A windshield crack is usually the result of some sort of stone impact, PLUS residual stresses that were within the windshield since its installation that then causes the tiny flaw to propagate into a big crack.

    Currently, my C230 has a rock "ding" in it, and it has not cracked. My Porsche has 2 or 3 of them, as does also my wife's Audi. None of them have propagated cracks.

    And I find this typical with German cars I've owned: they've generally been able to take a good rock hit and NOT propagate into a crack.

    I'd attribute this to a good windshield design coupled with quality assembly, to prevent the introduction of residual stresses, as I've generally only experienced the problem with American cars we've owned.

    I'd suggest going back to the Dealer and asking them to reconsider, suggesting that a windshield that does not have a manufacturing flaw should be able to take a "TINY" rock hit without a catastrophic crack forming.

    But I'd suggest a little bit of self-examinination first. First, do you recall any rock hit occurring? (Probably the day of). Next, take a very careful look at the alleged start point, as well as the entire track of the crack and look for any signs of "pulverized" material on the plastic outer coating on the windshield. Rock hits always abrade and tear up the plastic outer coating on the windshield, so if there's no absolutely no pulverizing present anywhere, then it couldn't have been a rock hit. In my experience, any rock hit that's strong enough to cause any real damage will usually leave obvious damage on the windshield's outermost layer (don't forget that the windshield is a multi-layered laminate).

    c230jeff ...

    Before bothering to perform any performance mod's on your car, I hope you've invested twice as much money in performance driver training for yourself, as this represents a "bigger bang for the buck". Most of us believe that we're great drivers, but the truth is that most of us will benefit far more from a good training course than any modification we can add to our car, down to and including snow tires.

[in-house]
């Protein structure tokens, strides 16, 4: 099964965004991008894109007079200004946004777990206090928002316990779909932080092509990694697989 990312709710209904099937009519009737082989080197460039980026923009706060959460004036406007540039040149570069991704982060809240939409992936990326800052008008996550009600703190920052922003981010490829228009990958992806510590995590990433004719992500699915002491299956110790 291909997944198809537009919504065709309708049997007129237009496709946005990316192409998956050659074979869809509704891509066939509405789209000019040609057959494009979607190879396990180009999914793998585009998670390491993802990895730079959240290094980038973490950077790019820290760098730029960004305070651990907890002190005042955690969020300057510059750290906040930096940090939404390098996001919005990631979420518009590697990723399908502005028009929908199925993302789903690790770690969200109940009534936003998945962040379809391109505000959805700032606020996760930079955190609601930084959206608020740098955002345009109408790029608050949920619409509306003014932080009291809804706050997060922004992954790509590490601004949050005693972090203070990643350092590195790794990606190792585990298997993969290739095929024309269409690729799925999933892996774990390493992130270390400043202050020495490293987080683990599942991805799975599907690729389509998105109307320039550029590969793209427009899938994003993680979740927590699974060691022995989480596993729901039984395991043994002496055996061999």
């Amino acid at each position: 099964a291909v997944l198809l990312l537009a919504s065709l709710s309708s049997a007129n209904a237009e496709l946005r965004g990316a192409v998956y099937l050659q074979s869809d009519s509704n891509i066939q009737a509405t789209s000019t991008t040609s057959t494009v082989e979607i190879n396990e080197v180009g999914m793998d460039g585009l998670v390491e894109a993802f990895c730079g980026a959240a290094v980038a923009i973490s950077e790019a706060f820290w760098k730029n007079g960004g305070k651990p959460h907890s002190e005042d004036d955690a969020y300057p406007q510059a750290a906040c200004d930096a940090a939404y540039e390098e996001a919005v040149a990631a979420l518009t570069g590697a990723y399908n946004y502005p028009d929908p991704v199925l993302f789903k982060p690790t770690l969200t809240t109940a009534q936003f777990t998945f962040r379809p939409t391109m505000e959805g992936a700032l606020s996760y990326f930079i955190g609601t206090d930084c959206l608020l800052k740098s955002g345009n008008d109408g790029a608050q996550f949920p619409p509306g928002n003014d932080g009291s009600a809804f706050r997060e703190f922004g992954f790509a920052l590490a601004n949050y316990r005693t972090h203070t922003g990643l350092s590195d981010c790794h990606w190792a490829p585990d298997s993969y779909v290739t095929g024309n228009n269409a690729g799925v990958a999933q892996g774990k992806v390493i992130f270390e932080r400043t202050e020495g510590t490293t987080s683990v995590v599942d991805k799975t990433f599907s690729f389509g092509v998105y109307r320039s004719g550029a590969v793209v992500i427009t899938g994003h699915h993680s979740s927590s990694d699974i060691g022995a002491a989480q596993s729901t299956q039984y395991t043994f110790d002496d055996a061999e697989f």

• nyccarguynyccarguy Stamford, CTPosts: 7,111
    I totally agree with you that the best modification you can make is to your driving skills. We were actually talking about this on the 3 Series board yesterday.

    Remember our friend Jeremy that had a newish (2000 or 2001) Jetta and was looking to upgrade to a c230 Coupe, but has debt and horrible credit? I guess he took our advice in that we told him not to buy a Mercedes, and to rebuild his credit. He ended up buying an Audi TT Coupe and was inquiring on the TT Board about chipping his car. Some people just never learn. They are also the ones who are always asking...why me?

    2001 Honda Prelude Type SH/ 2011 BMW 328xi / 2011 Honda Pilot EX-L w/ Navigation

  • wallace11wallace11 Posts: 1
    Trying to decide whether this upgrade is worthwhile or not. I live on a country road with a fairly steep, twisty drive (with a few bumps and holes). 2000 BMW 328 makes it up fine with RWD, though the traction does kick in on the uphill.

    I test-drove the car with 17" rims and liked the handling, but the car I will likely purchase is currently equipped with 16" rims and 205 tires. Dealer says he can easily swap them out if I want them.

    Thanks for your input.
  • c230jeffc230jeff Posts: 5